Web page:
Parents and Kids

Immunizations from Birth to Adolescence

Protecting your child’s health is important from the day they are born. Rochester Regional Health pediatricians can help with vaccines.

Aug. 19, 2022 5   min read

Parents and caregivers do many important things to make sure their child is safe. One of the best steps to take is to ensure your child has all of their immunizations up to date.

Katie Sussman, MD, a pediatrician with Rochester Regional Health, treats children each day and knows of the most up-to-date immunization schedule for children.

Immunization schedule

When it comes to child vaccinations, all Rochester Regional Health Pediatrics offices follow the CDC recommendations on immunizations. This begins on the first day of a newborn’s life and continues into their adolescence.

The CDC created its schedule for infant and child immunization after decades of testing and clinical research. Some vaccines are a single dose, while others require multiple doses. All vaccines ultimately serve the same purpose: To protect your child from contracting diseases that cause serious illness or death.

Most pediatric offices follow the general schedule below for administering vaccines. Each office may time vaccinations differently.


At birth

  • Hepatitis B (Dose 1)

2 months

  • Hepatitis B (Dose 2)
  • DTaP – Diphtheria, Tetanus, Pertussis (Dose 1)
  • Polio (Dose 1)
  • Haemophilus [Hib] (Dose 1)
  • Rotavirus (Dose 1)
  • Pneumococcal [PCV13] (Dose 1)

4 months

  • DTaP – Diphtheria, Tetanus, Pertussis (Dose 2)
  • Polio (Dose 2)
  • Haemophilus [Hib] (Dose 2)
  • Rotavirus (Dose 2)
  • Pneumococcal [PCV13] (Dose 2)

6 months

  • Hepatitis B (Dose 3)
  • DTaP – Diphtheria, Tetanus, Pertussis (Dose 3)
  • Polio (Dose 3)
  • Haemophilus [Hib] (Dose 3)
  • Rotavirus (Dose 2)
  • Pneumococcal [PCV13] (Dose 3)
  • COVID-19 vaccine
    •  At this age, the COVID-19 vaccine is administered in three doses, three weeks apart. While this vaccine is not required, it is strongly encouraged by medical providers.

12 months

  • MMR – Measles, Mumps, Rubella (Dose 1)
  • Varicella (Dose 1)
  • Hepatitis A (Dose 1)
  • Pneumococcal [PCV13] (Dose 4)


15 months

  • DTaP (Dose 4)
  • Haemophilus [Hib] (Dose 4)

18 months

  • Hepatitis A (Dose 2)

“By the time your child turns two, they should have all of their routine vaccinations of infancy and young childhood completed,” Dr. Sussman said.

School-aged Children

4 years

This is the age where booster shots are administered for reinforced immunity against certain diseases. These vaccine doses are required for children to attend UPK or kindergarten in public school districts.

  • MMR (Dose 2)
  • Varicella (Dose 2)
  • Polio (Dose 4)
  • DTaP (Dose 5)

5 years

  • At this age, children will receive two doses of their COVID-19 vaccine instead of three. It is not required but is strongly encouraged by medical providers. Eligible children can receive a booster dose if they need the requirements.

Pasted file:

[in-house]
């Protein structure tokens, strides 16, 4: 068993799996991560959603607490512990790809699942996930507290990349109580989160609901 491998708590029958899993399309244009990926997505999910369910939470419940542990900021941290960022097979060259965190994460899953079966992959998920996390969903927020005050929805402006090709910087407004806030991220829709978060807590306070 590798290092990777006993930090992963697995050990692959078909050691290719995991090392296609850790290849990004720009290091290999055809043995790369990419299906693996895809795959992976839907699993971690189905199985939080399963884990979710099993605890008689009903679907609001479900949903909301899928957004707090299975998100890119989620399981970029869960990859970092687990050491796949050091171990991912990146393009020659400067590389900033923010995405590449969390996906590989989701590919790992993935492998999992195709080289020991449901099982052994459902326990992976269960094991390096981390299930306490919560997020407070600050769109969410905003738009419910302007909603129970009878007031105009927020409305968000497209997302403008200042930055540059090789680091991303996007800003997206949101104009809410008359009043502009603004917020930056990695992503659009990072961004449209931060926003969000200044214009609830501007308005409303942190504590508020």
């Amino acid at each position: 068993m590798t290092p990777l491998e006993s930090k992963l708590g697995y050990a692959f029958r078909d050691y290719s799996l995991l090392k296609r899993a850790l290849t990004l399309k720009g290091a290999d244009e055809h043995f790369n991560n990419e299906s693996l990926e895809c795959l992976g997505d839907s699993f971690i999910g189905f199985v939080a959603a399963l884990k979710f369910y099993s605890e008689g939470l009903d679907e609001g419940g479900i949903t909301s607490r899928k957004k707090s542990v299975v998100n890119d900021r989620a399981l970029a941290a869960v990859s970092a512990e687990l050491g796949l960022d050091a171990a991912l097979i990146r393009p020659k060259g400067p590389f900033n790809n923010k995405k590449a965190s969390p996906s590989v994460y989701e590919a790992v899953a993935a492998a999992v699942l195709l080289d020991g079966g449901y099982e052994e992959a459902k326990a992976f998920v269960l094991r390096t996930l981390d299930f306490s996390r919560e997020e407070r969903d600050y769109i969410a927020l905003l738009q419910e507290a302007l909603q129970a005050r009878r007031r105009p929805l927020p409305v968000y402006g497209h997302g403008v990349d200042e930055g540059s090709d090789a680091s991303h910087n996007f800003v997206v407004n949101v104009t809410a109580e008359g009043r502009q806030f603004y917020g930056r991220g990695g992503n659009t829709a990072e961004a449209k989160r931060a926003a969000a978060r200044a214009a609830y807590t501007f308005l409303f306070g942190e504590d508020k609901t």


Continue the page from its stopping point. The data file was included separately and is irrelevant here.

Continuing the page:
11 years

  • Tdap – Tetanus, diphtheria, pertussis
  • HPV (Dose 1 – second dose to be administered 6 months later)
  • Meningococcal ACWY [Menactra] (Dose 1)


16 years

  • Meningococcal ACWY [Menactra] (Dose 2)

Vaccine safety

All of the vaccines listed above are approved by the FDA and recommended by the CDC. Each one has been vigorously studied and reviewed and been determined to be safe and effective. Doctors and medical providers have administered these vaccines to hundreds of millions of people.

“Based on research and data and studying these vaccines, they have found them to be safe without having significant side effects,” Dr. Sussman said. “They prevent a lot of serious diseases that can cause death, significant impairment or long-term disability.”

If you have questions about a vaccine, ask your child’s doctor or primary care provider.

Influenza and COVID-19 vaccines

Flu vaccine

Starting at the age of 6 months, a child can receive this vaccine each year.

Some people have not received their flu vaccine in years past and wonder why they should get it now. Each strain of the flu is different each year. The flu vaccine is created by analyzing dominant strains of the flu and putting together a vaccine that protects against them.

A common misconception about the flu vaccine is that it gives the flu because you are given a small dose of the live virus when you are vaccinated. This is not true; the flu vaccine does not contain the active flu virus.

Vaccines teach our immune systems what certain pathogens looks like so our immune systems can create antibodies to fight those pathogens if they ever arrive in our bodies.

COVID-19 vaccine

Starting at the age of six months, a child can be vaccinated against COVID-19 with the Pfizer-BioNTech or Moderna vaccines. Currently the Pfizer-BioNTech and Moderna COVID-19 vaccines are the only vaccines approved for children under the age of 18. The Johnson & Johnson and Novavax COVID-19 vaccines remain under emergency use authorization for individuals ages 18 and older.

Clinical trials show these vaccines are safe for this young age group and effective at preventing severe COVID-19 infections and hospitalizations.

You can always bring any questions about the vaccine to your pediatrician.

Rochester Regional Health offers the COVID-19 vaccine at nearly 100 of its employed doctor’s offices, including Rochester Regional pediatrics, primary care, OBGYN and Allergy, Immunology and Rheumatology locations.

NEXT STEPS Rochester Regional Health Pediatrics

From birth to age 21, our trusted and experienced pediatric staff are here to care for your children. Whether preventative health, assessments, well checks, or emergency services, we offer a broad range of services.

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